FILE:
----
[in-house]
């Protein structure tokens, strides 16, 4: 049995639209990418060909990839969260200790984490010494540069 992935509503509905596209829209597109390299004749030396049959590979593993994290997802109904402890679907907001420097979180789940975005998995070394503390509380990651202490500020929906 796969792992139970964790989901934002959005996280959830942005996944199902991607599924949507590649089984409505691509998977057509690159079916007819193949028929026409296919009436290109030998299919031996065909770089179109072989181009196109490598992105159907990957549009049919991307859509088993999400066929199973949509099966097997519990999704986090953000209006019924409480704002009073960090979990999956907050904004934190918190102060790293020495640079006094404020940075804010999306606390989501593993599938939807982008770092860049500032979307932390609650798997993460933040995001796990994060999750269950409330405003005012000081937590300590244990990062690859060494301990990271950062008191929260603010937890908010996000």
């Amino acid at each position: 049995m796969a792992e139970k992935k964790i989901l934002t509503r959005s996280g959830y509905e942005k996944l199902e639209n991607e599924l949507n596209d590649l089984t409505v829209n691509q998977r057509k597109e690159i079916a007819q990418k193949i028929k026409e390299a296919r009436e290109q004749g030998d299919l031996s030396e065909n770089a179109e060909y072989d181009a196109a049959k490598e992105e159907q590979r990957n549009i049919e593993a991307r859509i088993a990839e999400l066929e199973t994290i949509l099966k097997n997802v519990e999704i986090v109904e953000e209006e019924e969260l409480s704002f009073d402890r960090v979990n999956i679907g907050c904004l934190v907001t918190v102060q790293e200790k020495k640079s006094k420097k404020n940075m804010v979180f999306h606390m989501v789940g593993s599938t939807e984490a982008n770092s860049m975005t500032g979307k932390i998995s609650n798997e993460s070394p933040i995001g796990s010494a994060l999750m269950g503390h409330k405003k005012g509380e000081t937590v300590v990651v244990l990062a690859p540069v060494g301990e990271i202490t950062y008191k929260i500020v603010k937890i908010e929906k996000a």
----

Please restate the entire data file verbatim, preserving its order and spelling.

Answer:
[in-house]
């Protein structure tokens, strides 16, 4: 049995639209990418060909990839969260200790984490010494540069 992935509503509905596209829209597109390299004749030396049959590979593993994290997802109904402890679907907001420097979180789940975005998995070394503390509380990651202490500020929906 796969792992139970964790989901934002959005996280959830942005996944199902991607599924949507590649089984409505691509998977057509690159079916007819193949028929026409296919009436290109030998299919031996065909770089179109072989181009196109490598992105159907990957549009049919991307859509088993999400066929199973949509099966097997519990999704986090953000209006019924409480704002009073960090979990999956907050904004934190918190102060790293020495640079006094404020940075804010999306606390989501593993599938939807982008770092860049500032979307932390609650798997993460933040995001796990994060999750269950409330405003005012000081937590300590244990990062690859060494301990990271950062008191929260603010937890908010996000």
């Amino acid at each position: 049995m796969a792992e139970k992935k964790i989901l934002t509503r959005s996280g959830y509905e942005k996944l199902e639209n991607e599924l949507n596209d590649l089984t409505v829209n691509q998977r057509k597109e690159i079916a007819q990418k193949i028929k026409e390299a296919r009436e290109q004749g030998d299919l031996s030396e065909n770089a179109e060909y072989d181009a196109a049959k490598e992105e159907q590979r990957n549009i049919e593993a991307r859509i088993a990839e999400l066929e199973t994290i949509l099966k097997n997802v519990e999704i986090v109904e953000e209006e019924e969260l409480s704002f009073d402890r960090v979990n999956i679907g907050c904004l934190v907001t918190v102060q790293e200790k020495k640079s006094k420097k404020n940075m804010v979180f999306h606390m989501v789940g593993s599938t939807e984490a982008n770092s860049m975005t500032g979307k932390i998995s609650n798997e993460s070394p933040i995001g796990s010494a994060l999750m269950g503390h409330k405003k005012g509380e000081t937590v300590v990651v244990l990062a690859p540069v060494g301990e990271i202490t950062y008191k929260i500020v603010k937890i908010e929906k996000a």